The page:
The Duke of Wellington said in 1827 of Dr. Wordsworth, the Master of Trinity College, "I consider him to be the happiest man in the kingdom"; and being asked why, the Duke answered, "Because each of his three sons has this year got a university prize!" Of the three, Christopher, the youngest, born in 1807, was the author of this hymn. He was athletic as well as scholarly, and liked to tell how he "caughtout Manning" (the future Cardinal) at a cricket match. His career at Winchester and at Cambridge University was one of extraordinary distinction, and at its close he re-mained as Fellow of Trinity College and assistant tutor.
Before he was thirty he was headmaster of a great school, Harrow. The fourteen years of his mastership there may be called also a part of his own education. He undertook a reformation of the school in manners and discipline with more earnestness than suavity; and though at the end of his anxious years there he left the school smaller than he found it, he took xvith him to a larger life new acquirements of tact and forbearance.
In 1844 Sir Robert Peel made him a Canon of Westminster Abbey. In that position he felt called upon to resist the appointment of Dr. Arthur Stanley as Dean with one of the "pamphlets" inevitable in English church controversy. Bitterly opposed as he was to the latitudinarianism for which Stanley stood, he tempered his earnestness with the courtesy he had learned at Harrow, and remained always on the best terms with the new Dean.
From 1850 for nineteen years Canon Wordsworth was pastor of a country charge, which had the striking name of Stanford-in-the-Vale-cum-Goosey. Here he lived except when on duty at the Abbey, and here he accomplished an enormous amount of scholarly work. He had already gained a high position as church-man and scholar, writer and preacher, when in 1869 Mr. Disraeli appointed him Bishop of Lincoln. His ad-ministration of this large diocese was both strenuous and successful until his strength failed in old age. He died on March 2 1 1885.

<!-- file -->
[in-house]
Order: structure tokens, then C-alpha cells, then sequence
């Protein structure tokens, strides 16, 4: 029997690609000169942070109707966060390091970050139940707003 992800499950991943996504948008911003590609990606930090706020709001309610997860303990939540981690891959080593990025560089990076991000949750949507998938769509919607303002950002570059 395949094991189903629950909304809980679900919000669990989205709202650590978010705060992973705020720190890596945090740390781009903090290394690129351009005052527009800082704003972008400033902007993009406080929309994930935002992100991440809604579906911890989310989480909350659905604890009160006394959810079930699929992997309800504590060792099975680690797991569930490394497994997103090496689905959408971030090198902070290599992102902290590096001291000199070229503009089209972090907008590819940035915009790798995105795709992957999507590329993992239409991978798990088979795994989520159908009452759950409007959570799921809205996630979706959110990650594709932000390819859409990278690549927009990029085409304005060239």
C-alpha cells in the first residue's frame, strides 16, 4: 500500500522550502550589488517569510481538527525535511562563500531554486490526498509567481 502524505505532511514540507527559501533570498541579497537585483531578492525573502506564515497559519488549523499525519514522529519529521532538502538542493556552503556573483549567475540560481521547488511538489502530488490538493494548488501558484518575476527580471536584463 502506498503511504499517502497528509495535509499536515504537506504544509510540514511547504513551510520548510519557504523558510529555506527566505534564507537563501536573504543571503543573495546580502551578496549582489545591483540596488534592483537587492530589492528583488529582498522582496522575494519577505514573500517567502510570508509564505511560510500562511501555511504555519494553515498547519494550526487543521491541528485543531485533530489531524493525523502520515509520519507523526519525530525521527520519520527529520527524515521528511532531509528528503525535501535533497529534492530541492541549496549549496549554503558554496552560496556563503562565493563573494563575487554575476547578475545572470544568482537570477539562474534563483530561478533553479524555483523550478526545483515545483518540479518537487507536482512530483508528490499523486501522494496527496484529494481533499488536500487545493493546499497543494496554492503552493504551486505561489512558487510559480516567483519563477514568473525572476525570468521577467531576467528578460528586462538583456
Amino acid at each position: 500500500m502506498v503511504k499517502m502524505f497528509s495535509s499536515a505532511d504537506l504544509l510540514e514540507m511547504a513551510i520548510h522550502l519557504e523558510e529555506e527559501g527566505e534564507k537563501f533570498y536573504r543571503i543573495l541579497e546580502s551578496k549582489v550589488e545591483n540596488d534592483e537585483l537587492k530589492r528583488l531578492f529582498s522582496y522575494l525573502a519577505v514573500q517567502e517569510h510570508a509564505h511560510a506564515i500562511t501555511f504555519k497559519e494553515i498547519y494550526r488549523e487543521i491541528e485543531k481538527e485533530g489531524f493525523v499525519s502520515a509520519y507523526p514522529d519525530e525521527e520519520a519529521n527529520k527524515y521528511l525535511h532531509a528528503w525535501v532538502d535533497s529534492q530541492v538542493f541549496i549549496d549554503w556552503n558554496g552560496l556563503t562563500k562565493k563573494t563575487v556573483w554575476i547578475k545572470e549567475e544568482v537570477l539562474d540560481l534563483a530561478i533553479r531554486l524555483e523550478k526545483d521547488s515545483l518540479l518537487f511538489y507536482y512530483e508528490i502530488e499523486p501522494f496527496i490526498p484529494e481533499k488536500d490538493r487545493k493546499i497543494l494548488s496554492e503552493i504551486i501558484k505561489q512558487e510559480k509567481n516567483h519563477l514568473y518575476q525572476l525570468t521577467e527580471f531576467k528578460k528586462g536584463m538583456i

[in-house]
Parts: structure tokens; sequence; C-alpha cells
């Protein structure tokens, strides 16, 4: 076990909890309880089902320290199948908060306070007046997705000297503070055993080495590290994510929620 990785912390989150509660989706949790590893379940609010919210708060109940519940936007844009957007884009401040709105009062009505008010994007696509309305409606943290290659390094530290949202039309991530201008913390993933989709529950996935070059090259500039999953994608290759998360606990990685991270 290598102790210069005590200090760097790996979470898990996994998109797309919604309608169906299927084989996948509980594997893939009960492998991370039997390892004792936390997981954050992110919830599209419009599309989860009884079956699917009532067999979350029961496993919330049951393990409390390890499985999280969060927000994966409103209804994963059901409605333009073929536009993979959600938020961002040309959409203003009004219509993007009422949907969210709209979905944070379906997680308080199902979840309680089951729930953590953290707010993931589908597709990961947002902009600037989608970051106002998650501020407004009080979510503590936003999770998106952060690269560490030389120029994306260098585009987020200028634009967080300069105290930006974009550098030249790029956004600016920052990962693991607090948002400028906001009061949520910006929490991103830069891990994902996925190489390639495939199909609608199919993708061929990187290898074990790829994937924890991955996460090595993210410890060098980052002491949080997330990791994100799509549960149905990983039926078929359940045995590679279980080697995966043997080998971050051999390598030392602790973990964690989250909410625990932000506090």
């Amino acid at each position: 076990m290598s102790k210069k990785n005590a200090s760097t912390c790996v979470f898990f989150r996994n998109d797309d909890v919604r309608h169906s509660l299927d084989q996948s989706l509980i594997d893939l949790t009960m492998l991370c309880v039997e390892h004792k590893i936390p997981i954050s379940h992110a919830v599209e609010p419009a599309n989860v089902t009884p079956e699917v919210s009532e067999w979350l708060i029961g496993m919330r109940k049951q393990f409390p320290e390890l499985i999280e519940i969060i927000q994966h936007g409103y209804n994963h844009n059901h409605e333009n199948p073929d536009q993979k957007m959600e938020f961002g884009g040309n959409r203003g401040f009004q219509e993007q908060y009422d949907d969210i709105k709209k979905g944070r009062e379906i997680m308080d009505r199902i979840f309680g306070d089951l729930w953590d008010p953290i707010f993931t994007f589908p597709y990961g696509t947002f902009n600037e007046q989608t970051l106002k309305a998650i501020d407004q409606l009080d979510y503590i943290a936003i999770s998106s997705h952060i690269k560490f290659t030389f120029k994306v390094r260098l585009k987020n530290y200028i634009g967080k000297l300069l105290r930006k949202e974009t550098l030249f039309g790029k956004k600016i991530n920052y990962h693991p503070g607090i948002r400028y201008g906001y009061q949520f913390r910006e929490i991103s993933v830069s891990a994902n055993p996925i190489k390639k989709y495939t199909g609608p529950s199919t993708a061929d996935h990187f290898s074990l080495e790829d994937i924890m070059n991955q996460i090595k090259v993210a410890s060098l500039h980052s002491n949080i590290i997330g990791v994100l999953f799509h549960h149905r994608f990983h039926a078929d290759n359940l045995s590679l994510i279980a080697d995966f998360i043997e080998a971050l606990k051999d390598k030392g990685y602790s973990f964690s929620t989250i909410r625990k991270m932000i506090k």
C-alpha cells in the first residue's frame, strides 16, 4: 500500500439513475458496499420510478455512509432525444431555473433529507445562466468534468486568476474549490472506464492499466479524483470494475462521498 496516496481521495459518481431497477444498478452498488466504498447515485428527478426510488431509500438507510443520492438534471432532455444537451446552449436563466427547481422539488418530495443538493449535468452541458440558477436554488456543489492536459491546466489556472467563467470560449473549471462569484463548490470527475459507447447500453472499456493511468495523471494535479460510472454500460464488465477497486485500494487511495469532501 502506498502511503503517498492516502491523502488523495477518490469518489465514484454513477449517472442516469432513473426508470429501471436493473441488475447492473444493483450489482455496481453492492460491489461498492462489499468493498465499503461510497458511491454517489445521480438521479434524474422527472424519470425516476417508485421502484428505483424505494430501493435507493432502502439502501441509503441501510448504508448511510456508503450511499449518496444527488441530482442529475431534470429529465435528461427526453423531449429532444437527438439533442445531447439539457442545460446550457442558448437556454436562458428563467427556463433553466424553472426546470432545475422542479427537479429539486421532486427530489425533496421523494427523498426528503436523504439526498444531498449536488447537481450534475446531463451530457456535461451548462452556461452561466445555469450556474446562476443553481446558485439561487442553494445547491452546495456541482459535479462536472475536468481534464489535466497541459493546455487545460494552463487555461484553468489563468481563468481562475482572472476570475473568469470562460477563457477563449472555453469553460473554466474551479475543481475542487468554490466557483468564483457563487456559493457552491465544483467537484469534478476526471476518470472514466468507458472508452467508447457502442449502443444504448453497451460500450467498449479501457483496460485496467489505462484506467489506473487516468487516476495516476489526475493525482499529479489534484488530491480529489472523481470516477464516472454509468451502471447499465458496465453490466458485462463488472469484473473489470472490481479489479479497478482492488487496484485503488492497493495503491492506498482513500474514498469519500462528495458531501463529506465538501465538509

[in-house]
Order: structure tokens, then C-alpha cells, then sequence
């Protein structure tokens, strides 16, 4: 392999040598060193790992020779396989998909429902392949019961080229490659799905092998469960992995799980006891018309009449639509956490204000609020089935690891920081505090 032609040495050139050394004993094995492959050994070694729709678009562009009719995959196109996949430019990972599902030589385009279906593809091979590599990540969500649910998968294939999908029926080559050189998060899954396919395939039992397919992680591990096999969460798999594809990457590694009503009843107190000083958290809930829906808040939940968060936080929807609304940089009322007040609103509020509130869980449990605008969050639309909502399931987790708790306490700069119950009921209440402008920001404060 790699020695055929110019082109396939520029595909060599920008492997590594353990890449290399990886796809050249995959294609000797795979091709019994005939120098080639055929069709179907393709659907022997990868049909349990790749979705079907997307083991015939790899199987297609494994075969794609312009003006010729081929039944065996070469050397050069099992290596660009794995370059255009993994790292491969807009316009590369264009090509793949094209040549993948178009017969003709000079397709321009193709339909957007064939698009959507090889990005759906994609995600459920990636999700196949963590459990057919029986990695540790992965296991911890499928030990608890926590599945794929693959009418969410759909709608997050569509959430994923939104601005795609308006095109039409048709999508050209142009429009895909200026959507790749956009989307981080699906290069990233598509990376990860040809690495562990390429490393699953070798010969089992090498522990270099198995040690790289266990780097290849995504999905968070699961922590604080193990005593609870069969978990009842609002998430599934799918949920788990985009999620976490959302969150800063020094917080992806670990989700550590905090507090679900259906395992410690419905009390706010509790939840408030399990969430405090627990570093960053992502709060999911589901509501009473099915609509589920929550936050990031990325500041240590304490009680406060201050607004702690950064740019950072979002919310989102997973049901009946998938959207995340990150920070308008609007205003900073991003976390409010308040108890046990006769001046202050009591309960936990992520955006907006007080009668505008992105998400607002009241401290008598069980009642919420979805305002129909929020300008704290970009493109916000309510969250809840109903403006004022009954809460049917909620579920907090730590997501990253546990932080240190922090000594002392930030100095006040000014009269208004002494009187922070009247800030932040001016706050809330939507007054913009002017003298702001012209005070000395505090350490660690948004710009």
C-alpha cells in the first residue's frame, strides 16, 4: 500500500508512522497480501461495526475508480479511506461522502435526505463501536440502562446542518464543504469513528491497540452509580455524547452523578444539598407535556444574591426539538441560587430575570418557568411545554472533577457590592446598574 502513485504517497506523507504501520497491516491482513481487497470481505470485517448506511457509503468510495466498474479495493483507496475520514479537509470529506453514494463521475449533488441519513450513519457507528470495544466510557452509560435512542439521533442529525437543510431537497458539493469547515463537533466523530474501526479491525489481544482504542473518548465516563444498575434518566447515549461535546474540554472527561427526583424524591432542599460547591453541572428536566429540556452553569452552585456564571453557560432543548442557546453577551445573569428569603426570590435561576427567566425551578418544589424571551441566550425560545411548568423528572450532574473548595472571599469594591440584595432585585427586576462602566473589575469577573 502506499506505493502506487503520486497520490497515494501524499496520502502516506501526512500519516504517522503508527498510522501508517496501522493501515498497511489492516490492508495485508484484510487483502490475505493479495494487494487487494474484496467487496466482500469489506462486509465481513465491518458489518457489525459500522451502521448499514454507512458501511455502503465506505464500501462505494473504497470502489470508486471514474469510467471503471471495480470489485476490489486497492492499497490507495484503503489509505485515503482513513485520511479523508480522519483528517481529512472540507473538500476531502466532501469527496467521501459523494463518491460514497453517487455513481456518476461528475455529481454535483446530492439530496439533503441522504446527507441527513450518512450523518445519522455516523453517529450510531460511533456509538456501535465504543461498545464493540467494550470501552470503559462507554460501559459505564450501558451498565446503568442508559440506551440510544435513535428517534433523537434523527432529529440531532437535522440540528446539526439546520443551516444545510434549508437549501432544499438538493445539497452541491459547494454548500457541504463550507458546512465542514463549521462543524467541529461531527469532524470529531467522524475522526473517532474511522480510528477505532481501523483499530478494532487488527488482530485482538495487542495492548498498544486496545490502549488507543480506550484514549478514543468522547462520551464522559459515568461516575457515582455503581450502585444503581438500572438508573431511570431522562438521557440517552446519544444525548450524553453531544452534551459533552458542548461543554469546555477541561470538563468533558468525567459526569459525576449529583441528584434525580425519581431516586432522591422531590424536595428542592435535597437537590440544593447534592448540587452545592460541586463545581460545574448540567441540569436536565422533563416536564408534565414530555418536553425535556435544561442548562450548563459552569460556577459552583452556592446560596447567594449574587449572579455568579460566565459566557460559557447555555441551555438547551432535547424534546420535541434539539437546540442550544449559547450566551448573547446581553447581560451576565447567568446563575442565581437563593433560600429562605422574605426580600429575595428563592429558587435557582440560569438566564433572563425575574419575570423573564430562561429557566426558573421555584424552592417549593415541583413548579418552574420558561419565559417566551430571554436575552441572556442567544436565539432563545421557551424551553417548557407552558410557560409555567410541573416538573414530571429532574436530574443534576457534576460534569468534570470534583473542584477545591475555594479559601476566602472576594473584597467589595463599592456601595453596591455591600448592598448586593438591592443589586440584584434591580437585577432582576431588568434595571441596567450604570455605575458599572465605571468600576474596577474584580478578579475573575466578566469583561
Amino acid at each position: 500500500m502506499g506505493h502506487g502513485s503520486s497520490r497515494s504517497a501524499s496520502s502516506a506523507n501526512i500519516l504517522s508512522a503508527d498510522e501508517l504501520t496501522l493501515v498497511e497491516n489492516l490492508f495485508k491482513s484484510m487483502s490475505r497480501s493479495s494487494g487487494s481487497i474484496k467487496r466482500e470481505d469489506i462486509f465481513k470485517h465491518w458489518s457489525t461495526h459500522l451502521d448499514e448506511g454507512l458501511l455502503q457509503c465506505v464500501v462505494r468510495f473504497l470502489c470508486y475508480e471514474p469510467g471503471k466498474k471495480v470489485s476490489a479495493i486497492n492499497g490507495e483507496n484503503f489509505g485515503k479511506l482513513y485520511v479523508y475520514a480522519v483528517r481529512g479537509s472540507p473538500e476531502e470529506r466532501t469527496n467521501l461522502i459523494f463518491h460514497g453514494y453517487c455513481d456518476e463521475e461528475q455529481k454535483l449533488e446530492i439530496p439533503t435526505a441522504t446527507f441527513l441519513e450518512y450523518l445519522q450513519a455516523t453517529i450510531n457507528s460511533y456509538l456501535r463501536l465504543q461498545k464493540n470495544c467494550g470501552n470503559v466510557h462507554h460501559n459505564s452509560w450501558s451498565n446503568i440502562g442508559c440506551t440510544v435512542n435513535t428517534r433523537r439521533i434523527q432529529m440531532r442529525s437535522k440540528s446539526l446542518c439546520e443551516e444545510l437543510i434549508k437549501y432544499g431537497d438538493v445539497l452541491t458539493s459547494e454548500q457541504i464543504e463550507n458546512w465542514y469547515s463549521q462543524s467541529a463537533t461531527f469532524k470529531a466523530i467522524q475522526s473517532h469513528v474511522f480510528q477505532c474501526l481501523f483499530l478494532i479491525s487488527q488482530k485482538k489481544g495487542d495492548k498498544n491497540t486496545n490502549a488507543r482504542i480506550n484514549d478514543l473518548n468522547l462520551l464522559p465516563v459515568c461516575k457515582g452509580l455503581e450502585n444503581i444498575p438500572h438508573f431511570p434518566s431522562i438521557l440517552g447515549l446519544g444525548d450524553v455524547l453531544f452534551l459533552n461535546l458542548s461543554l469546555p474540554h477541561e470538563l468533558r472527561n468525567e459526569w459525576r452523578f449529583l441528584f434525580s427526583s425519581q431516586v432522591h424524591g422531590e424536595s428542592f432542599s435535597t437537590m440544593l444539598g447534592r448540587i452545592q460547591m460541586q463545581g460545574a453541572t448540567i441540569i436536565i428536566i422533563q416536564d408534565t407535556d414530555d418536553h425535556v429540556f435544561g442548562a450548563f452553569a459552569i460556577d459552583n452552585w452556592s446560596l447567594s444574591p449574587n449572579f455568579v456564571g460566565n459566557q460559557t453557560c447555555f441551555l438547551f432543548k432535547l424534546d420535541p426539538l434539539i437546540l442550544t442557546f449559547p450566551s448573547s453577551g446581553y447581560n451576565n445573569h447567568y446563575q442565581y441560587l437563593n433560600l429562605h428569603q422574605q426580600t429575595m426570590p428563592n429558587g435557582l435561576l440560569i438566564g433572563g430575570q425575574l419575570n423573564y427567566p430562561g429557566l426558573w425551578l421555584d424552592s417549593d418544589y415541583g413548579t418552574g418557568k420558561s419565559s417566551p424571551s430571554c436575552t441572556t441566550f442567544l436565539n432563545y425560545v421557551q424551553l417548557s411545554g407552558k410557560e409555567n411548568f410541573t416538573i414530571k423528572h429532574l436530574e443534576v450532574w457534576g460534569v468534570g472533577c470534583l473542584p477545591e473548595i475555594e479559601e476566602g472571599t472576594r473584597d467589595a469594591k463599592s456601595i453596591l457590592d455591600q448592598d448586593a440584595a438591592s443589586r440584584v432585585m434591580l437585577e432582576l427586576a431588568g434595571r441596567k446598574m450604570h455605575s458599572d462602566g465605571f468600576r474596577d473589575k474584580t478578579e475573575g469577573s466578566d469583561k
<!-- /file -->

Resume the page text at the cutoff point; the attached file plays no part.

Christopher Wordsworth's fame as man of letters and bishop is greater than as a writer of hymns. The mass of his published work is very great and its quality very high. His earlier work was in the lines of classical study, and his book on Greece itself has obtained some-thing of the position of a "classic." But his two life-long enthusiasms were for "Church Principles" and Holy Scripture. And his literary work, covering much ground in both these departments, and far beyond them, culminated in his massive and learned Commentary on the Whole Bible.
He was a man of very decided opinions, which he liked to establish when he could, and at least to express when he could do no more. In church matters he was for strict and unbending adherence to the Church of England pattern. He could be cordial with his Methodist neighbors, but he could not agree that their ministers should wear the title "Rev." He bore his part in many a controversy, never looking to see which side was the popular one, but which was right. And if he struck stout blows for his somewhat narrow principles, it must also be said of him that he kept the friendship of his opponents. And that certainly is a good deal to say of him.
Bishop Wordsworth's opinions about hymns were just as decided as in other directions. He profoundly regretted that "Hymnology has been allowed to fall into the hands of persons who had little reverence for the Authority and Teaching of the ancient Christian Church, and little acquaintance with her Literature." "The consequence has been," he said, "that the popular Hymnology of this country has been too often disfigured by many compositions blemished by unsound doctrine, and even by familiar irreverence and rhapsodical fanaticism; or else it too often rambles on in desultory and unmeaning generalities, or sparkles with a glitter of tinsel imagery and verbal prettiness, or endeavors to charm the ear with a mere musical jingle of sweet sounds, not edifying the mind or warming the heart, nor ministering to the glory of Him to whom all Christian worship ought to be paid."
He thought, too, that our modern hymns were altogether too egotistical. They make too much of ourselves and our personal feelings, and not enough of God and His glory. He thought hymns of personal experience might do for private use. But for public use in church worship he did not approve of them. Church hymns should be churchly, expressing the worship of the congregation as a body and not as individuals. He would drop the pronouns "I" and "mine" from our hymns. We should forget ourselves and thank God for His great glory, and praise Him not for mercies to us as individuals, but to the whole company of faithful people. And especially he insisted that the great office and use of hymns was to set forth plainly and emphatically the teachings of the Scriptures and the Prayer Book. The hymns should teach the people the facts and doctrines of Christianity, and make "these glorious truths . . . the subject of public praise and thanksgiving to Almighty God." His idea was that the hymns for each day for which the Prayer Book provided services should set forth the meaning and lesson of that which the day commemorated.